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How Long Does It Take to Work Off Calories in Soda?

How Many Steps Does It Take to Balance Out the Effects of Soda?

We know soda is bad for us, but just how bad? You can measure it in miles, says Self.

If you're a soda drinker, you've probably been clued in to its bad effects by about every person/news article/TV ad, etc. that you've come across. You get it — soda is capital B-A-D for you. But you probably also know that no matter how much horrible news you hear, you'll still have that craving, at least every once and a while, for the familiar fizz and enjoyable pop of opening a fresh bottle. Okay, okay, the super cute polar bears don't hurt either (I know I'm not the only one who looks forward to those Christmas commercials).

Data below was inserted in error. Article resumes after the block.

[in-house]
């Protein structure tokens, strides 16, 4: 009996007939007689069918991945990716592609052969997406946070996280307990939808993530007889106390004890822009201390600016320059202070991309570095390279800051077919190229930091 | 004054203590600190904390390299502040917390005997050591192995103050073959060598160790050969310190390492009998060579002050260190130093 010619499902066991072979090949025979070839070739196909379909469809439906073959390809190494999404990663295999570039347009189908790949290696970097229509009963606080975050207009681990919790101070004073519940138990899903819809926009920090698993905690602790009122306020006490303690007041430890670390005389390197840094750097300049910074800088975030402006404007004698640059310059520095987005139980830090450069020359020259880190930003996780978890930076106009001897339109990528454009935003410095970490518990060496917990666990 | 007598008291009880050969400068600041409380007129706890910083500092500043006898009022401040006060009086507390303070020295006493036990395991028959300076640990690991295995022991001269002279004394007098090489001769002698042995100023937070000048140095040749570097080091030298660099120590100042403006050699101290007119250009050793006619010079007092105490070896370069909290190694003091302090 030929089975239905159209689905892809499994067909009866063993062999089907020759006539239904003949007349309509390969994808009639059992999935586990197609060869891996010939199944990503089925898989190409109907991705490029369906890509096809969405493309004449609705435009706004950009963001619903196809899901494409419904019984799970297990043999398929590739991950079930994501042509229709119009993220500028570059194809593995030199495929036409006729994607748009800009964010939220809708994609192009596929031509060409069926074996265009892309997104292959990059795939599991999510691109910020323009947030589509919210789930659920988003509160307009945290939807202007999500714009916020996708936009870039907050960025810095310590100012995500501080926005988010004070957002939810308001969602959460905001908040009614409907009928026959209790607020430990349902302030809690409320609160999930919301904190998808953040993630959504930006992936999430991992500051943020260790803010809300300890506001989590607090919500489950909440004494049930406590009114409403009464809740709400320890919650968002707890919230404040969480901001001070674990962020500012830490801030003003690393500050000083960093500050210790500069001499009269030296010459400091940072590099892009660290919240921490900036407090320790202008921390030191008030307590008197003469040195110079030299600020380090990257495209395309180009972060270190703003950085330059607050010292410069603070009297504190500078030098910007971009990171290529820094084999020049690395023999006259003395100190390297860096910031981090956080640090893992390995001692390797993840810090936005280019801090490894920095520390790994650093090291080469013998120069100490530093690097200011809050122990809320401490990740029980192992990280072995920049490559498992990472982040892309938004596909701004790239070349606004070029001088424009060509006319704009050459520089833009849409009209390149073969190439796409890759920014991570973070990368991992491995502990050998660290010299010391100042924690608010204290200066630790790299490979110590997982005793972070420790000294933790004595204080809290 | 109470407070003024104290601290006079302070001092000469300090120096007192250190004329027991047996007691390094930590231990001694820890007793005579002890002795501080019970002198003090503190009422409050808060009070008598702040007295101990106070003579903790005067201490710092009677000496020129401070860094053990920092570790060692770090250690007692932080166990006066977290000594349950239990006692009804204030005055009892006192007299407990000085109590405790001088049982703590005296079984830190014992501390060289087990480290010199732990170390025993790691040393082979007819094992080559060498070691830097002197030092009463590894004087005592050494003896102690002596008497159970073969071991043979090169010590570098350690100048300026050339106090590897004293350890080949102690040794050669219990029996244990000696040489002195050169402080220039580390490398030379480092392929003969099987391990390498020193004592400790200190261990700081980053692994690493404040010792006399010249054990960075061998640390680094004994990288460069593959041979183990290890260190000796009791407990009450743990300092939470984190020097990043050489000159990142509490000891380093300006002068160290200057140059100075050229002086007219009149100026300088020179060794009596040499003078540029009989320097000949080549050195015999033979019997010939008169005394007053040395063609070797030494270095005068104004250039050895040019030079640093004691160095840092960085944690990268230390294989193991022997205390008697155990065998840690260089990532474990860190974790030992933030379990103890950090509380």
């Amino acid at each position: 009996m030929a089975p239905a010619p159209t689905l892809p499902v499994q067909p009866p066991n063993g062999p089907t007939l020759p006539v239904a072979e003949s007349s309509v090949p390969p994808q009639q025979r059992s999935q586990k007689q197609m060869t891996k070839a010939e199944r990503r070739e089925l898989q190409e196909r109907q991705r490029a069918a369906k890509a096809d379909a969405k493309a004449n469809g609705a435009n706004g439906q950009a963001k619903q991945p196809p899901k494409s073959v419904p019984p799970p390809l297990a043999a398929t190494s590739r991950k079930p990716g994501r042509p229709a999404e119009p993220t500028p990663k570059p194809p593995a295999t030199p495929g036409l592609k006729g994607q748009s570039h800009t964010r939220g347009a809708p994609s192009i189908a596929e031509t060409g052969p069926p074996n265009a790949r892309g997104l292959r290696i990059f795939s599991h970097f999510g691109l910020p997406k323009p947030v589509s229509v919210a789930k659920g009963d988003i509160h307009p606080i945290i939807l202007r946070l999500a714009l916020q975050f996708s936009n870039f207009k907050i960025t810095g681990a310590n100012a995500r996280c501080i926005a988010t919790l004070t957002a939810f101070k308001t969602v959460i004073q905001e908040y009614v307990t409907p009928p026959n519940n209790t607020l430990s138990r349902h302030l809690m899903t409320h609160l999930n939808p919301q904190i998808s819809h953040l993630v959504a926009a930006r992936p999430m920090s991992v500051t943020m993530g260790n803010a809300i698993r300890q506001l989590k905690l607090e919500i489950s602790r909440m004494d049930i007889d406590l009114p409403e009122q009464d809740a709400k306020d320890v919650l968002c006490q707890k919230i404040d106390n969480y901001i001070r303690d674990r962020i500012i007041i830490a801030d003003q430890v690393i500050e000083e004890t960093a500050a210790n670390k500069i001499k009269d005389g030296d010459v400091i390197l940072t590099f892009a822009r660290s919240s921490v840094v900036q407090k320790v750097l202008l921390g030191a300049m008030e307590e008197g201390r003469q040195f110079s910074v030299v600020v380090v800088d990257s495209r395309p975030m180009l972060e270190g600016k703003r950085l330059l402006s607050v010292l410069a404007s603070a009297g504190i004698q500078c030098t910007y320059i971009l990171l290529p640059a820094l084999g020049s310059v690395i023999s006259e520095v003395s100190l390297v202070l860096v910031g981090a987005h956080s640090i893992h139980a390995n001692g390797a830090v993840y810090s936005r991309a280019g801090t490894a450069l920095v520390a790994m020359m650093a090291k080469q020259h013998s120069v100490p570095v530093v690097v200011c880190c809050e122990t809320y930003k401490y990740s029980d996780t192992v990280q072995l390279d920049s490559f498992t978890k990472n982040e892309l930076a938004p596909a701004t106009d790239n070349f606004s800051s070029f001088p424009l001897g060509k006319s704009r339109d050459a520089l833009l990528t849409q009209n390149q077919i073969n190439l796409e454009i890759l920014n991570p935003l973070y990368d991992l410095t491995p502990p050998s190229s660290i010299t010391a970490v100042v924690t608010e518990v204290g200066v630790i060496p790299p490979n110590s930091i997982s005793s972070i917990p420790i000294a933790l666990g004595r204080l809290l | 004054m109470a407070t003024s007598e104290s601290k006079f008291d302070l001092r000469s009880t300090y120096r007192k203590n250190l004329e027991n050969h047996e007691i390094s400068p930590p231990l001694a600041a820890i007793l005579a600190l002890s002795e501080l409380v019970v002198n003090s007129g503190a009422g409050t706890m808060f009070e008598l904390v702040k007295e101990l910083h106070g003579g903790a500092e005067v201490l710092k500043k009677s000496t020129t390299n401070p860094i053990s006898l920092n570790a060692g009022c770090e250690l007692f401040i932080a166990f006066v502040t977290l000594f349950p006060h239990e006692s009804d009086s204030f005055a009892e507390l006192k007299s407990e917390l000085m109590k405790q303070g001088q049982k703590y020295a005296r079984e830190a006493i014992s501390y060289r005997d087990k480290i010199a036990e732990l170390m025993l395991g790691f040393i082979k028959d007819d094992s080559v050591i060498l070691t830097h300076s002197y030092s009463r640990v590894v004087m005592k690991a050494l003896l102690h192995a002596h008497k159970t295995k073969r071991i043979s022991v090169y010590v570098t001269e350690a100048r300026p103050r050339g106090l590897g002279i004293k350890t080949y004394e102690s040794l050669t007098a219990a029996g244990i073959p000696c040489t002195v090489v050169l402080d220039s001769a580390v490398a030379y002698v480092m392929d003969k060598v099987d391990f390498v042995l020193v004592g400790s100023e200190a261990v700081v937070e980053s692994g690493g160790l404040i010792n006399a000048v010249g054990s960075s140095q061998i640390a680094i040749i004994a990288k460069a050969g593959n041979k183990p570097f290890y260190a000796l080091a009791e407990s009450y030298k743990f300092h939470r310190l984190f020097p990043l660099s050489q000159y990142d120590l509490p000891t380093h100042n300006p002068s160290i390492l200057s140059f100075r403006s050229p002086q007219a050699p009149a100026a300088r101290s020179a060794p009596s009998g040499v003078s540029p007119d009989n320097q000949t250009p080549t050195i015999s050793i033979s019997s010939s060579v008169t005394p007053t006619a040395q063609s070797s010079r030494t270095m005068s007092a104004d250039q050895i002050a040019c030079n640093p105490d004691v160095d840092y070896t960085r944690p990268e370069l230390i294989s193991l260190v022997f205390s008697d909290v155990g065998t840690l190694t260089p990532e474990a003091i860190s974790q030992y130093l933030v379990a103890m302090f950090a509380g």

And while that pop will never be healthy, a recent study published in The European Journal of Clinical Nutrition found that there is a way to counteract its consequences. Meaning: yes, you really can have your soda and drink it, too.

Among those who drank two servings of soda each day, researchers found that walking 12,000 steps a day prevented increases in cholesterol and blood sugar levels. Both of which, when high, can raise your risk of developing diabetes and heart disease. 

So here's the deal — if you can't resist a Diet Coke every now and then, put on your Fitbit and count your steps before you call it a day. 

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